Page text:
slimple

slim and simple service oriented nodejs framework

Slimple NodeJS Framework

A slim and simple nodejs framework.

The idea of Slimple is to make it easy for you to write service oriented nodejs web applications.
It is abandonning too much fancy shmancy modules and tries as much as possible to be pure JS.
At the first look, it might not be as simple as express for instance.
But it provides you a coherent environment for writing apps.
Its core focus lies on a service oriented architecture and MongoDB support.
Everything you create will be loaded automatically to the Slimple application context (if you follow the convention).

$ npm install slimple

As it doesn't come with convenient building tools, following step has to be done manually to get your first Slimple app running:

copy the content of  
https://github.com/0x1d/slimple/tree/master/skeleton   
to your project root folder

Change the path in the file config/app.js

If you want to add mongoose support to your project, perform following steps:

$ npm install mongoose  
  • add mongoose dependency to the package.json of your project
  • open /config/db.js
  • set property "active" to true
  • set the connectionString to your db

Caution: at the moment, only mongoose 3.5.8 is supported

You don't have to worry about the apps.js at the moment.
If you're familiar with JS you know what you can do with it.

$ node app
  • REST services
  • MongoDB support
  • Server side events
  • Simple HTTP server

By installing the skeleton app, you already get some examples of how to write services, mongoose schemas and events.
Just have a look at the corresponding folders, you will see that it is really easy.

By default, the services are located in the /services folder.
By adding subfolders, you create the path to your REST service:

$ mkdir /services/test  

Now create a file (the name doesn't matter) and add the basic service structure:

module.exports = {
    resource: '/echo(/:what)',
    GET: function(ctx, http){
        http.reply(http.data.what);
    }
};

This service will be available through this URL: /test/echo
You can nest folders as much as you like, but keep in mind that each folder will be added to the resource path.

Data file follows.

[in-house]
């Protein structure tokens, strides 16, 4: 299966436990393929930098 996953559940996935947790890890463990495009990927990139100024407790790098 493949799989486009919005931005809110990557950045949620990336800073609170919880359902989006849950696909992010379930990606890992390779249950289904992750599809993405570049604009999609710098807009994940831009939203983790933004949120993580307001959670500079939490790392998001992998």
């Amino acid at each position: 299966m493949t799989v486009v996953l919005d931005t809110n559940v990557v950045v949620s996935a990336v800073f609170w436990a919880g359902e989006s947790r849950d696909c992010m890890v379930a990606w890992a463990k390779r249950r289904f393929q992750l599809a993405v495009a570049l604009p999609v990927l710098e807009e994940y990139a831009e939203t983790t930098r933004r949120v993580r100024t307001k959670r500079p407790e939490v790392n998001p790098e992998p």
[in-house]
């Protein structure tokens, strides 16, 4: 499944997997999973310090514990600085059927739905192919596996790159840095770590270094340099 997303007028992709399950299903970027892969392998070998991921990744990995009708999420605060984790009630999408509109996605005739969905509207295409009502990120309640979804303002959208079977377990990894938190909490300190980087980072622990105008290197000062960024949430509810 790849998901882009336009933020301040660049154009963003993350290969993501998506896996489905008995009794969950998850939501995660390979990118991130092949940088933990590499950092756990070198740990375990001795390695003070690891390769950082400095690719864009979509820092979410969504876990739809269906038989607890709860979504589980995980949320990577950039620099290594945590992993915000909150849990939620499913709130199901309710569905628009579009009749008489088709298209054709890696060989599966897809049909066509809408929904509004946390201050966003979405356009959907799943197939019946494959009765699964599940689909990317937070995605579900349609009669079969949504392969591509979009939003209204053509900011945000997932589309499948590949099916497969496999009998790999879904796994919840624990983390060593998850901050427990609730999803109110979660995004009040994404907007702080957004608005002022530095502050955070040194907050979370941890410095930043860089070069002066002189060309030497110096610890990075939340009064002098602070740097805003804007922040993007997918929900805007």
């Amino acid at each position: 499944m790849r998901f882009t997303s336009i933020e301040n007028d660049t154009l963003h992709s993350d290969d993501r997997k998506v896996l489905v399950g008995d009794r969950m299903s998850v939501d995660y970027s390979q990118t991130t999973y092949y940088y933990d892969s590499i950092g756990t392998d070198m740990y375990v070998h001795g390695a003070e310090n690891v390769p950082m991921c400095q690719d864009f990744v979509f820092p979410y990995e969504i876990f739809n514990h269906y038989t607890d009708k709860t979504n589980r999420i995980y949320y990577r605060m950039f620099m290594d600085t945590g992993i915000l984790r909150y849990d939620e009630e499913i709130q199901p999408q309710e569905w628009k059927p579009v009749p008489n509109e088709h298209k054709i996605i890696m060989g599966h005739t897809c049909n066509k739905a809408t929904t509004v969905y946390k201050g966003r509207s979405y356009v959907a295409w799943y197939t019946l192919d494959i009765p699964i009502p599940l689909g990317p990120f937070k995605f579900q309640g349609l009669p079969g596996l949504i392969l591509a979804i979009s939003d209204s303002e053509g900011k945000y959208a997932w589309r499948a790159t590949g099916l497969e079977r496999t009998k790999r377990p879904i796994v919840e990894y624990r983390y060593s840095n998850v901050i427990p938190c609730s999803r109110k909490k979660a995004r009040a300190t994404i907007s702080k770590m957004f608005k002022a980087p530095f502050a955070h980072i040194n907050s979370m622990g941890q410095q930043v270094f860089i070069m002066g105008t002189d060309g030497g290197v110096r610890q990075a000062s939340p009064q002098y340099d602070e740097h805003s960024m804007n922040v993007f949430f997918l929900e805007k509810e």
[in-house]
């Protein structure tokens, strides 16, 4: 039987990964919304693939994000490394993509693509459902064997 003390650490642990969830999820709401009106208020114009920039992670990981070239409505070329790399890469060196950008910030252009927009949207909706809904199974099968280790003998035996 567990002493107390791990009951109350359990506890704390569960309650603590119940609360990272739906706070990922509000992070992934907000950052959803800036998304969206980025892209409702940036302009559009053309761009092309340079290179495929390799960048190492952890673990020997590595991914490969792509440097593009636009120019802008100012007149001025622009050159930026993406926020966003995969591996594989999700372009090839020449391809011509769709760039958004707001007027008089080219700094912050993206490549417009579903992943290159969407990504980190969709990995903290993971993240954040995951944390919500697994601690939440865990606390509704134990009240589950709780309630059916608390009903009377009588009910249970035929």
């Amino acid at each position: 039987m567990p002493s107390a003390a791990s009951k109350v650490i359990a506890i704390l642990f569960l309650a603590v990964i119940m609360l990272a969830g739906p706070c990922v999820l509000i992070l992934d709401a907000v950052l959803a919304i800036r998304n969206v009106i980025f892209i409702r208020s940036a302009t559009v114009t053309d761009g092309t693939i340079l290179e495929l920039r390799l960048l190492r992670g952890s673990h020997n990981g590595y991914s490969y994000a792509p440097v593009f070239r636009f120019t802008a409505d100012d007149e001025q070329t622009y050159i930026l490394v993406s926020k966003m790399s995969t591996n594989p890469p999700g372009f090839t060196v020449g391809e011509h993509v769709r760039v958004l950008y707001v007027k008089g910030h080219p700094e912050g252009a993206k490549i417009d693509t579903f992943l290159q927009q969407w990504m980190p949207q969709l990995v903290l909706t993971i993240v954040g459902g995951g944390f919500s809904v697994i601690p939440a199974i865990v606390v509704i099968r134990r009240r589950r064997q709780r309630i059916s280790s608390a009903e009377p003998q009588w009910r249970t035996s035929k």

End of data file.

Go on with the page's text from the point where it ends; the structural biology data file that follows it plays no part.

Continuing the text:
You also create other methods like POST, DELETE or PUT.
As you can see, the service method(s) need following parameters:

  • ctx - the application context where events and schemas are available
  • http - request, response and data wrapper

http.reply is a convenient method to send back data to the client. It will be stringified automatically if it is a JSON object.

The resource defined here is a URL pattern which will be resolved by WayJS.
For further informations about what URL patterns are possible, have a look at the WayJS documentation.

Note on POST services: http.data has to be parsed in the service at the moment: for example

  • JSON request body: JSON.parse(http.data)
  • URL encoded request body: querystring.parse(http.data)

Later, there will be support for content/accept types.

If you like to return some http errors, just throw an error object in your service:

throw { status: 500, message : new Error("that sucks").stack};

Accessing session attributes within a service is quite simple:

var sessionId = http.session.uid();
var attribute = http.session.get('attribute');
http.session.set('attribute', attribute);

Because Slimple uses the mongoose module, you can take a look at the mongoose documentation about what is possible.
To use mongoose schemas in Slimple, you can simply place your schema below the /schemas folder.

module.exports = {
    name: 'BlogPost',
    schema: {
        author  : { type: "String", required: true},
        title   : { type: "String", required: true},
        body    : { type: "String", required: true},
        date    : { type: "Date", default: new Date() }
    }
};

It's quite easy to use this schema in a service now:

var model = ctx.db.model('BlogPost);

You don't have to worry about creating the schema and connecting to the database, Slimple will do that for you.

Similar thing for server side events.
Just put your event code below the /events folder.

module.exports = {
  name: 'echoEvent',
  invoke: function(ctx, data){
      ctx.log.trace(data);
  }
};

And fire the event (for example) in your service:

ctx.event.emit("echoEvent", "hello event");

Convenient logging stuff is possible with

ctx.log.trace(msg)
ctx.log.debug(msg)
ctx.log.info(msg)
ctx.log.error(msg)
ctx.log.fatal(msg)

Documentation on this topic will follow soon.